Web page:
And yeah, my number one battle is: don't cave! Don't give them the icecream because they cried for 45 minutes when you tried to feed them corn. They're not going to starve.

My whole tactic is to try to feed them something healthy and if they don't want it and they ask for something unhealthy, I just want to calmly wait until they're hungry enough to eat what we offered them (or even just ask for something else that's healthy. I'm totally willing to be flexible if it means they'll eat something good)...but my boyfriend doesn't have much patience. He just yells at them to eat the corn and then lets them halve the ice cream a half an hour later. So I'm kind of fighting against him too because I see how his behavior is feeding into their whining.

I don't know. It's like...it's so much easier to cut things out of their diet than it is to add things. They're soooo picky.

But I'm definitely going to pass your suggestions on to my boyfriend and see if he thinks we can get the kids to try some of that stuff. Because OMG, I LOVE avocado, but I don't know how the kids feel about it.
cloudillusion
May. 7th, 2011 03:15 pm (UTC)
Since you're already planning on pasta dishes, sneak some vegetables into the sauce. It sounds like they'd balk at pieces of veggies in sauce, so use a food processor to puree a bunch of them smooth first (zucchini, peppers, tomatoes, onions, etc.), then stir into the sauce as you're heating it. They'll never know (and it'll make a basic jarred sauce taste better, too).

Things like quesadillas/enchiladas/anything wrapped in tortillas are pretty simple to "hide" veggies in, too.

Do they like burgers? You might try out some recipes for veggie burgers. They're not going to taste like McDonald's, but you can still make them taste pretty darn good, and you can top them with the standard kid condiments, whatever they want. If you want to try some store-bought ones first, my kids' (and my) favorites are Morningstar's black bean burgers.

Also - sounds like you're going to have to start them out small on the veggie department. We have a rule at our house - the kids can say "no thank you" about things at the dinner table, but if they're going to do that, they have to take at least one bite (size determined by the parent; tiny nibbles don't count!) of whatever they're refusing. We call it the No Thank You Bite. Sometimes that's the only bite of the disliked food they take; other times they've surprised us by continuing to eat it. I was a picky eater as a kid, and only realized much later that "I don't like that" really meant, for me, "I've never even tried that."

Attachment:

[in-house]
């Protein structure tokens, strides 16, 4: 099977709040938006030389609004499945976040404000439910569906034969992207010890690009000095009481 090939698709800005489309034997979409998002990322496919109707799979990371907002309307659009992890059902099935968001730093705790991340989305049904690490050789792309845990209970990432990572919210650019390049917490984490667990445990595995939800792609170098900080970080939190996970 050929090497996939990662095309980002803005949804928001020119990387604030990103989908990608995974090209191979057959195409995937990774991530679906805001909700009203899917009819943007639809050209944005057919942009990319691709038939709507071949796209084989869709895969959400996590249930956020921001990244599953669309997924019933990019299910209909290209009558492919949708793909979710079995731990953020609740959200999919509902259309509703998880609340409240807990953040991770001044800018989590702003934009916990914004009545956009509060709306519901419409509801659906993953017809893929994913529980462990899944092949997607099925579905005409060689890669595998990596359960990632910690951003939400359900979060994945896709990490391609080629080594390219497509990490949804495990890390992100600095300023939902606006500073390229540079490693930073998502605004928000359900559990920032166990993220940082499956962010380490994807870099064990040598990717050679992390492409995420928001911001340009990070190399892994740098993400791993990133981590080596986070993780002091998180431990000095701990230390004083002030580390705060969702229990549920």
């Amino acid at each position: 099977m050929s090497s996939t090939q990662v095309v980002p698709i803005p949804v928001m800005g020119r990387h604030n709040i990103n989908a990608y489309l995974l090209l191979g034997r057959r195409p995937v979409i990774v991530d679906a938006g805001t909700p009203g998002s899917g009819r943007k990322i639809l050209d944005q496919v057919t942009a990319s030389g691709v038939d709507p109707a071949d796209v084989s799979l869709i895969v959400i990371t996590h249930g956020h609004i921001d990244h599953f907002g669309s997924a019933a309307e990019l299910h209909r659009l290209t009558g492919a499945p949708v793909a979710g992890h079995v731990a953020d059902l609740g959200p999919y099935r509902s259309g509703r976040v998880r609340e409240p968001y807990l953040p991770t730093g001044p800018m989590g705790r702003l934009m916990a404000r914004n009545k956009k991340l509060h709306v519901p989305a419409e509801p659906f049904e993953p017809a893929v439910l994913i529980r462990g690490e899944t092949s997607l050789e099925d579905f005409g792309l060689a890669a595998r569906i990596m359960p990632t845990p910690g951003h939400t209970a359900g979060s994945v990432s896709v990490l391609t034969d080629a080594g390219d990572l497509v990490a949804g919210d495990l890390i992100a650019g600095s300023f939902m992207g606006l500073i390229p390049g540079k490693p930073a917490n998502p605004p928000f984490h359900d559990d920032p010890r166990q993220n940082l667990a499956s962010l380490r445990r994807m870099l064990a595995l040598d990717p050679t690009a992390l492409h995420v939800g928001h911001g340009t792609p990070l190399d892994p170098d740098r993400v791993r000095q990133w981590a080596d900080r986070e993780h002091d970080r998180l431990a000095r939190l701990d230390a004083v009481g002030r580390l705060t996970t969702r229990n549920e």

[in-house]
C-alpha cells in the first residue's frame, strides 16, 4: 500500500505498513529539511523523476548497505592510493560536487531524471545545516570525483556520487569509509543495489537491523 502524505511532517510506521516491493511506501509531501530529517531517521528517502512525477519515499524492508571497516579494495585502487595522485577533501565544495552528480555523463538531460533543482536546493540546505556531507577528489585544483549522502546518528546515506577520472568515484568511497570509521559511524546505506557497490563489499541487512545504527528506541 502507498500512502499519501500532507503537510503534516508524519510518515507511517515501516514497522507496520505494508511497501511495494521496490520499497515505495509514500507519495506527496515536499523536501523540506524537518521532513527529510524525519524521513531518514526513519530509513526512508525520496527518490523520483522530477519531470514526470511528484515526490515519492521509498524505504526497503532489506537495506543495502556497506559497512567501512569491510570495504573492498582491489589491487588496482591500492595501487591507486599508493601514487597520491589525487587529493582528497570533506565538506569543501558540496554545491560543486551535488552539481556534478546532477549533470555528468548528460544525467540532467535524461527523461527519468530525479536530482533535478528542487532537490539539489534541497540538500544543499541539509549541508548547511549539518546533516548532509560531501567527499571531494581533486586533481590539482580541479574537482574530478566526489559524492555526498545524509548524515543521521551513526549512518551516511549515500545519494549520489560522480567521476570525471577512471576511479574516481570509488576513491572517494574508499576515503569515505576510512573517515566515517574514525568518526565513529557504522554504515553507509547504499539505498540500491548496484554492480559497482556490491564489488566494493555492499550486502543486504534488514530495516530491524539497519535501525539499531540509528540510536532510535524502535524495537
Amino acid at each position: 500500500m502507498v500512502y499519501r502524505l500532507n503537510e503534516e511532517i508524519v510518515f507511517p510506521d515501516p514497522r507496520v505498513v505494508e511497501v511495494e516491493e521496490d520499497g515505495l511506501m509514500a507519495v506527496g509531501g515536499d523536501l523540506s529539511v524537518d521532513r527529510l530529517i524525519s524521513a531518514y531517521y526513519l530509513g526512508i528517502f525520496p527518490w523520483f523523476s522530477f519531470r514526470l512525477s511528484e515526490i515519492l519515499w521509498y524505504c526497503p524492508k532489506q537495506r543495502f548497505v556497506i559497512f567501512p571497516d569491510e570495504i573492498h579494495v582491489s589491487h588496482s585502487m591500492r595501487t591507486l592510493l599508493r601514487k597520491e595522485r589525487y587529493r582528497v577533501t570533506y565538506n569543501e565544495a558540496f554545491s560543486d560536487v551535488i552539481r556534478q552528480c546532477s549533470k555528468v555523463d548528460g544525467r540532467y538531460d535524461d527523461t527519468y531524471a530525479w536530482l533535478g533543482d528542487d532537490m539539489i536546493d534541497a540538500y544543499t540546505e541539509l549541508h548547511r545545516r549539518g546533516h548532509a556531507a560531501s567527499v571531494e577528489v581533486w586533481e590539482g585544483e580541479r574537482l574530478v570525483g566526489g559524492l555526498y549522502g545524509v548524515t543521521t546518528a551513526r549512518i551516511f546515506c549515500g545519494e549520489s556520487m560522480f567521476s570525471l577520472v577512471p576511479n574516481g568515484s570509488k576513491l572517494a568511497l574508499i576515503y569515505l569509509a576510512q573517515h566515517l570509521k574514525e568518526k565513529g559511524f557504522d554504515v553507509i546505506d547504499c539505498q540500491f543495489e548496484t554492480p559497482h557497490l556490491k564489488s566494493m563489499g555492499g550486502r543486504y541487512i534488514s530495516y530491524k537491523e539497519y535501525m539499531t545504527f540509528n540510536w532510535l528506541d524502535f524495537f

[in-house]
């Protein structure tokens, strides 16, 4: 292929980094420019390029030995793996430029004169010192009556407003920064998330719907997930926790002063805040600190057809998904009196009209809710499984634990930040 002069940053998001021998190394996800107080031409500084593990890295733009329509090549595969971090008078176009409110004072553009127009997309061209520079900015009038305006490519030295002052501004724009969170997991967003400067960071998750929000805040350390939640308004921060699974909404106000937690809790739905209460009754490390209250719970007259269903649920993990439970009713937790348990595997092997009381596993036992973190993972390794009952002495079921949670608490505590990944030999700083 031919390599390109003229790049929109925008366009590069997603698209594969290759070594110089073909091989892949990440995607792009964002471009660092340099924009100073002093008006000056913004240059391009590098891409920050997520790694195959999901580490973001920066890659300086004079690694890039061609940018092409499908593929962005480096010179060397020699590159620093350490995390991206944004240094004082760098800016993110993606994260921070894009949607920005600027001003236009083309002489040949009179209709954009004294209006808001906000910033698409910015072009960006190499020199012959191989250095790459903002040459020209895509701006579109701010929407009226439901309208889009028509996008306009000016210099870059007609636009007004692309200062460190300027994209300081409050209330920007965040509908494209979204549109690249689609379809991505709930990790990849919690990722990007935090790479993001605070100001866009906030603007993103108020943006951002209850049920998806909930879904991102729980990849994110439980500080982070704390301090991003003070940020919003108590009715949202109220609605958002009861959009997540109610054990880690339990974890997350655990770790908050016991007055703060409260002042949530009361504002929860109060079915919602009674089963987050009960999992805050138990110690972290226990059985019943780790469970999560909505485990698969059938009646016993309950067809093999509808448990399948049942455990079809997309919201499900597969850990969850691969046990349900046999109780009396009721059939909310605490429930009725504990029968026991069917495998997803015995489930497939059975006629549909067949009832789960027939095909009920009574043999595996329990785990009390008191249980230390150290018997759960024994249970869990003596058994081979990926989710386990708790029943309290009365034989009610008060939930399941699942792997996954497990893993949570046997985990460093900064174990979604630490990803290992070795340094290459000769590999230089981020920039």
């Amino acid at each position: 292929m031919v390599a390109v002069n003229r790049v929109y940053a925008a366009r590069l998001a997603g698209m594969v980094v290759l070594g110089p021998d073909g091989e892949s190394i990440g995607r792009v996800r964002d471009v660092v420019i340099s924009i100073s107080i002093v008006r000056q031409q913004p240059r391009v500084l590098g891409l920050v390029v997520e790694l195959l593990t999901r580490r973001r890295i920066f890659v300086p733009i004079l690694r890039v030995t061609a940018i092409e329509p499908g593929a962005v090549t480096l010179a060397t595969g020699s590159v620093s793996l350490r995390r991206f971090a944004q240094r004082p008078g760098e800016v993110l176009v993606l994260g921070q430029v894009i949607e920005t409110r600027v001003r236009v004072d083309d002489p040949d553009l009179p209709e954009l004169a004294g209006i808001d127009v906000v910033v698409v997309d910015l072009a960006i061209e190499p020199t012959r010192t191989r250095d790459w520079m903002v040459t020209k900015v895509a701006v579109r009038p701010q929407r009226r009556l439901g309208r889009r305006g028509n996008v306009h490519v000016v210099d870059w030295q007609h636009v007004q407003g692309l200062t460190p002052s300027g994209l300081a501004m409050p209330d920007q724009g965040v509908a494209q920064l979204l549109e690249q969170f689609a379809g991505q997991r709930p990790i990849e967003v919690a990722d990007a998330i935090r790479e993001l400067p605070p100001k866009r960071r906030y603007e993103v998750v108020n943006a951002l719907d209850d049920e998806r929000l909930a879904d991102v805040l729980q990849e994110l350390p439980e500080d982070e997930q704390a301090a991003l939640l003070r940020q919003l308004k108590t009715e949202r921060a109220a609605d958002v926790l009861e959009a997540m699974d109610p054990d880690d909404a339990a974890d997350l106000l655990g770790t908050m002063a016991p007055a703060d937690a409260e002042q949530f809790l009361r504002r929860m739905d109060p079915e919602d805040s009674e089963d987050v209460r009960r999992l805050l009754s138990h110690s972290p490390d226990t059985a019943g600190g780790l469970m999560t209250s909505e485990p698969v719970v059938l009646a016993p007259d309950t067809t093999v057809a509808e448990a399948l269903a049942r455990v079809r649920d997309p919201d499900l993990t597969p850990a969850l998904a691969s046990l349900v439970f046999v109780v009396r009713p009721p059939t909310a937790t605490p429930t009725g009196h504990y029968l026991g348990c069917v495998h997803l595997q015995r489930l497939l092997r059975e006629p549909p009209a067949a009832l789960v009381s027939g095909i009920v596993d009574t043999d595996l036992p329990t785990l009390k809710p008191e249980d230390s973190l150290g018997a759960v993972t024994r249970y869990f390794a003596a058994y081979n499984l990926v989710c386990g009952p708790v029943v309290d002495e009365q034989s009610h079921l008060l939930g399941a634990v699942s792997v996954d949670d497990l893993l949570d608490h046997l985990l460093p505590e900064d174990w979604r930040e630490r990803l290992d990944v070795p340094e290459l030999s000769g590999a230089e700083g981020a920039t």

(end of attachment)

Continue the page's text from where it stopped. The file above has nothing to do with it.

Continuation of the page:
Good luck!
freetobeme
May. 7th, 2011 04:28 pm (UTC)
Yeah, the older kids are pretty good about having a spoonful of whatever they don't want (one complains a lot but will eventually eat it), but the youngest (she's five) just starts bawling and screaming and it's literally an hour long battle to get her to put three peas in her mouth. and yeah, that's totally happened...she'll cry for an hour and then she'll eat three spoonfuls (she thinks she hates peas a lot more than she really does)...and I can never decide if I'm excited or I want to strangle her.

Like it's amazing...you say peas or carrots and she's just hysterical immediately.

She's clearly not old enough to grasp the fact that eating a spoonful of a veggie you don't like is WAY less stressful than arguing about it and trying to not eat it.

I think part of the problem is that she's a huge crier and she's become very much accustomed to never having to do anything she doesn't want to do because nobody wants to deal with her when she's upset.

And you know, I feel like it's a battle we have to fight because she eats the worst out of all of them.